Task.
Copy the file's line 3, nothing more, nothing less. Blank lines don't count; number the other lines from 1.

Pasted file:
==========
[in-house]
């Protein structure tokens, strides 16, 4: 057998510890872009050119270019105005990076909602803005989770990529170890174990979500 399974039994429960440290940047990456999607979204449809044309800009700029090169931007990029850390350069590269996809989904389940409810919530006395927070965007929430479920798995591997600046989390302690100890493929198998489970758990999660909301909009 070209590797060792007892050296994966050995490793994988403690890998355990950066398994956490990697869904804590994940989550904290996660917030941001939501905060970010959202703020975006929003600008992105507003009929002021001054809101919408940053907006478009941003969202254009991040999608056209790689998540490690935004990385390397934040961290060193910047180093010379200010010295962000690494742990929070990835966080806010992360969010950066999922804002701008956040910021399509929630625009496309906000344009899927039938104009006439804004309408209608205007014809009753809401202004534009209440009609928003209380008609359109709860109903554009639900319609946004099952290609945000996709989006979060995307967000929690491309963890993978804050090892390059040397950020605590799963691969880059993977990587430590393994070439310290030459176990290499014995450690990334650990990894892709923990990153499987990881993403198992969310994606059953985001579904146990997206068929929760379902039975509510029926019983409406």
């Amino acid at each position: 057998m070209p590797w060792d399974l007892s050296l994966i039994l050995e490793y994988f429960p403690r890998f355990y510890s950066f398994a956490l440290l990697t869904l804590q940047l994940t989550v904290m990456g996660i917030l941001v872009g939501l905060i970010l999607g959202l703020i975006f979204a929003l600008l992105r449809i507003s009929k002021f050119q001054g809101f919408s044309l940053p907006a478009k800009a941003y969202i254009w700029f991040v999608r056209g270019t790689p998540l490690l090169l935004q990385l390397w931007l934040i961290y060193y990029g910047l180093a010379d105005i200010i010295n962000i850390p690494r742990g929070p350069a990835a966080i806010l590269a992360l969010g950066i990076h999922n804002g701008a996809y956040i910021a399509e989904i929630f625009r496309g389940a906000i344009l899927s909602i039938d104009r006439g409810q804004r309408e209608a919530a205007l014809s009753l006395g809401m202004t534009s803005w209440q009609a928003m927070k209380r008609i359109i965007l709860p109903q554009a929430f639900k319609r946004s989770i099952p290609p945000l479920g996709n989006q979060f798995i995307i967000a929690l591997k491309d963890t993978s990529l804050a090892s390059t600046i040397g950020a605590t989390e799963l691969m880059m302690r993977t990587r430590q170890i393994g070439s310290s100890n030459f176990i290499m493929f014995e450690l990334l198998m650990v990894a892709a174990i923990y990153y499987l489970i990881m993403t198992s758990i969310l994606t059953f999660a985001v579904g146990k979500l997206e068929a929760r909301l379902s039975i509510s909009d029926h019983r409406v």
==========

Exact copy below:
């Amino acid at each position: 057998m070209p590797w060792d399974l007892s050296l994966i039994l050995e490793y994988f429960p403690r890998f355990y510890s950066f398994a956490l440290l990697t869904l804590q940047l994940t989550v904290m990456g996660i917030l941001v872009g939501l905060i970010l999607g959202l703020i975006f979204a929003l600008l992105r449809i507003s009929k002021f050119q001054g809101f919408s044309l940053p907006a478009k800009a941003y969202i254009w700029f991040v999608r056209g270019t790689p998540l490690l090169l935004q990385l390397w931007l934040i961290y060193y990029g910047l180093a010379d105005i200010i010295n962000i850390p690494r742990g929070p350069a990835a966080i806010l590269a992360l969010g950066i990076h999922n804002g701008a996809y956040i910021a399509e989904i929630f625009r496309g389940a906000i344009l899927s909602i039938d104009r006439g409810q804004r309408e209608a919530a205007l014809s009753l006395g809401m202004t534009s803005w209440q009609a928003m927070k209380r008609i359109i965007l709860p109903q554009a929430f639900k319609r946004s989770i099952p290609p945000l479920g996709n989006q979060f798995i995307i967000a929690l591997k491309d963890t993978s990529l804050a090892s390059t600046i040397g950020a605590t989390e799963l691969m880059m302690r993977t990587r430590q170890i393994g070439s310290s100890n030459f176990i290499m493929f014995e450690l990334l198998m650990v990894a892709a174990i923990y990153y499987l489970i990881m993403t198992s758990i969310l994606t059953f999660a985001v579904g146990k979500l997206e068929a929760r909301l379902s039975i509510s909009d029926h019983r409406v």